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Apple updates European warranty pages to reflect local laws

updated 05:10 pm EDT, Fri March 30, 2012

Quiet change in response to legal problems

Apple has silently updated its European websites -- such as the one for the UK -- with a table on the differences between Apple's warranties and ones mandated by the European Union, reports observe. The document is divided into columns for EU law, the default warranties for Apple products, and extended AppleCare coverage. The most contentious point has been that EU law covers two years, whereas Apple only promises one without AppleCare.

The company is already facing a $1.2 million fine in Italy for not properly informing customers about their legal rights, which may have led some people to buy AppleCare unnecessarily. Although Apple has lost an appeal, another hearing on the matter is scheduled for early May.

Other points illustrated in the table are that while Apple warranties cover defects that arise at any time, EU law is limited to defects present on delivery. EU protections do, however, cover any goods offered by a seller, meaning that Apple is responsible even for the third-party products it carries in Europe.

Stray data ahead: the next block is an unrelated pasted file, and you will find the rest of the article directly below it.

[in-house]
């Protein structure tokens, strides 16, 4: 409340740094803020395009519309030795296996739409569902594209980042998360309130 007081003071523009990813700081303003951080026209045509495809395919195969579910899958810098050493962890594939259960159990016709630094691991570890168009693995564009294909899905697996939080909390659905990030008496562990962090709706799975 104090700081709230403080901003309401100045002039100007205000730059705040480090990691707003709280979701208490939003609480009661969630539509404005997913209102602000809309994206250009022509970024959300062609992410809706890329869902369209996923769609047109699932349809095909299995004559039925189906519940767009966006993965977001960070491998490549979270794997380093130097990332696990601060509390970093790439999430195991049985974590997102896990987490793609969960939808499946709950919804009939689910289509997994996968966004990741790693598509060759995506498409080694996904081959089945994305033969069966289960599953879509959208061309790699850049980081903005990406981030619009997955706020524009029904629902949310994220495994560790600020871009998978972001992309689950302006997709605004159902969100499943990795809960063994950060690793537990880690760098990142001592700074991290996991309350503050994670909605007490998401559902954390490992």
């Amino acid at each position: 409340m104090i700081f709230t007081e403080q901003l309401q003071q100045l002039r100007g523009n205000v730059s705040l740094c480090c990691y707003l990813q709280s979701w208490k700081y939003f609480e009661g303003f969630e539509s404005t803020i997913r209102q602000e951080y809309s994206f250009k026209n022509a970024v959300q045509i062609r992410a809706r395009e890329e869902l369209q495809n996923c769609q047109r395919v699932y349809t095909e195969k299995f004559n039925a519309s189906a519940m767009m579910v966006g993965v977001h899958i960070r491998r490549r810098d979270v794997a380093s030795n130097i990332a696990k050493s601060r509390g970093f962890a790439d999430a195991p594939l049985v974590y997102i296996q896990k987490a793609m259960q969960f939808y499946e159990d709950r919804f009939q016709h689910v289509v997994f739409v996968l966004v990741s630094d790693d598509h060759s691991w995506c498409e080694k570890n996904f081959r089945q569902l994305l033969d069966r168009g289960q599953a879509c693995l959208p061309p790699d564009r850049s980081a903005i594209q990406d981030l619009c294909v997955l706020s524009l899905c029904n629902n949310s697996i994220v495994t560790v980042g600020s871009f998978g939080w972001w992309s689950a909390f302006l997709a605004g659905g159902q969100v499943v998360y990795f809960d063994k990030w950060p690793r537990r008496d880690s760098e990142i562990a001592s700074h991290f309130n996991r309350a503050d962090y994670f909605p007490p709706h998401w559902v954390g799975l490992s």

by MacNN Staff

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Comments

  1. Jeronimo2000

    Joined: Dec 1969

    +2

    Exactly

    "Other points illustrated in the table are that while Apple warranties cover defects that arise at any time, EU law is limited to defects present on delivery."

    And this is the main point that always gets overlooked: this EU joke of a "warranty" covers only defects predent WHEN the customer takes delievery, not AFTER. If your logic board dies 2 days after purchase, the EU law won't do squat for you.

  1. Theilgaard

    Joined: Dec 1969

    +2

    Not exactly

    In the first 6 months, the law assumes any defect to be from before it was bought, and the seller has to repair it.

    After that 6 months there is a year and a half where seller and buyer shares the burden of proofing if it was a defect from the beginning or not.

    One of the problems is stuff with moving parts, such as a rotating hard drive. If that fails after the first year Apple says it's because of bad use, and the buyer has a hard time proving otherwise.

    The consumer organizations in Europe wants it to be converted to 2 years warranty, so in different countries they try to go after Apple as an example, but maybe Apple also is the most stubborn in keeping the US defined 1 year limited warranty, and then selling an APP to fill out the gap and extend it. Problem with that is that with an APP, Apple can exchange a defect hard drive with another used one, and then the consumer organizations think that Apple is doing a worse job, than a real warranty (which we don't really have).

    Please mind my English if I did not use the correct legal words.

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